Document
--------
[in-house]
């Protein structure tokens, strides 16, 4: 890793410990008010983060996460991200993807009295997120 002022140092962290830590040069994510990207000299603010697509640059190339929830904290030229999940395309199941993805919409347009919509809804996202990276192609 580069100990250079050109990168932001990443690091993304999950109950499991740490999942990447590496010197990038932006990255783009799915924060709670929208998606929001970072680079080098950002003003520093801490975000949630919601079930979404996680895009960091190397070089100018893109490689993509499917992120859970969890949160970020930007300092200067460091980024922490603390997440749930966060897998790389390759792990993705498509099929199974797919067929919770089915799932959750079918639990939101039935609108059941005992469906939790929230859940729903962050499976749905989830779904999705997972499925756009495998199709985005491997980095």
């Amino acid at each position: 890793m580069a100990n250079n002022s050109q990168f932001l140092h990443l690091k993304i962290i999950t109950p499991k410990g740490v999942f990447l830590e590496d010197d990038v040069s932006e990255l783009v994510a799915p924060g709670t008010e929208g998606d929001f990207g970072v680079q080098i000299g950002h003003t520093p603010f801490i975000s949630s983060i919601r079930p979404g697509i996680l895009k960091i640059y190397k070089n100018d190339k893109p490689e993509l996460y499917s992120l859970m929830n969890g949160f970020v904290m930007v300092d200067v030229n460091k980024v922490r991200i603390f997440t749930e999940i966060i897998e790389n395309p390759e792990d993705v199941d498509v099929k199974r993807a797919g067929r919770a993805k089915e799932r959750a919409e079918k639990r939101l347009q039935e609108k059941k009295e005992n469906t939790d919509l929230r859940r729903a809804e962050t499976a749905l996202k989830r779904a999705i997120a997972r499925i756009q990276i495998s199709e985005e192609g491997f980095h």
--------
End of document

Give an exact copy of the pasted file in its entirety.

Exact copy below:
[in-house]
């Protein structure tokens, strides 16, 4: 890793410990008010983060996460991200993807009295997120 002022140092962290830590040069994510990207000299603010697509640059190339929830904290030229999940395309199941993805919409347009919509809804996202990276192609 580069100990250079050109990168932001990443690091993304999950109950499991740490999942990447590496010197990038932006990255783009799915924060709670929208998606929001970072680079080098950002003003520093801490975000949630919601079930979404996680895009960091190397070089100018893109490689993509499917992120859970969890949160970020930007300092200067460091980024922490603390997440749930966060897998790389390759792990993705498509099929199974797919067929919770089915799932959750079918639990939101039935609108059941005992469906939790929230859940729903962050499976749905989830779904999705997972499925756009495998199709985005491997980095």
């Amino acid at each position: 890793m580069a100990n250079n002022s050109q990168f932001l140092h990443l690091k993304i962290i999950t109950p499991k410990g740490v999942f990447l830590e590496d010197d990038v040069s932006e990255l783009v994510a799915p924060g709670t008010e929208g998606d929001f990207g970072v680079q080098i000299g950002h003003t520093p603010f801490i975000s949630s983060i919601r079930p979404g697509i996680l895009k960091i640059y190397k070089n100018d190339k893109p490689e993509l996460y499917s992120l859970m929830n969890g949160f970020v904290m930007v300092d200067v030229n460091k980024v922490r991200i603390f997440t749930e999940i966060i897998e790389n395309p390759e792990d993705v199941d498509v099929k199974r993807a797919g067929r919770a993805k089915e799932r959750a919409e079918k639990r939101l347009q039935e609108k059941k009295e005992n469906t939790d919509l929230r859940r729903a809804e962050t499976a749905l996202k989830r779904a999705i997120a997972r499925i756009q990276i495998s199709e985005e192609g491997f980095h």